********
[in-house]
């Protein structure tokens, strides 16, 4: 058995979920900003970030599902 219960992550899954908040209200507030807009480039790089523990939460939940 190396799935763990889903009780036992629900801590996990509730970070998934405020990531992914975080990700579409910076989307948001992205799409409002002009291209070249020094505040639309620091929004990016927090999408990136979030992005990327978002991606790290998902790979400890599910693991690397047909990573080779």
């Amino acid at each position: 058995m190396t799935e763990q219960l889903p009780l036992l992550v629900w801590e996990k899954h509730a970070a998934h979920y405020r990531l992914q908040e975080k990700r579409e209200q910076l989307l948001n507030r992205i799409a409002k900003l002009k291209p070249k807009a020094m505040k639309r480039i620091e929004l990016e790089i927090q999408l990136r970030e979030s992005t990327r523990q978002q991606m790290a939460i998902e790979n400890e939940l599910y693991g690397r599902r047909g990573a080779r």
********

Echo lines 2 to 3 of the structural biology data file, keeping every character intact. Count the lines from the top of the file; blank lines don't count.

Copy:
């Protein structure tokens, strides 16, 4: 058995979920900003970030599902 219960992550899954908040209200507030807009480039790089523990939460939940 190396799935763990889903009780036992629900801590996990509730970070998934405020990531992914975080990700579409910076989307948001992205799409409002002009291209070249020094505040639309620091929004990016927090999408990136979030992005990327978002991606790290998902790979400890599910693991690397047909990573080779």
């Amino acid at each position: 058995m190396t799935e763990q219960l889903p009780l036992l992550v629900w801590e996990k899954h509730a970070a998934h979920y405020r990531l992914q908040e975080k990700r579409e209200q910076l989307l948001n507030r992205i799409a409002k900003l002009k291209p070249k807009a020094m505040k639309r480039i620091e929004l990016e790089i927090q999408l990136r970030e979030s992005t990327r523990q978002q991606m790290a939460i998902e790979n400890e939940l599910y693991g690397r599902r047909g990573a080779r």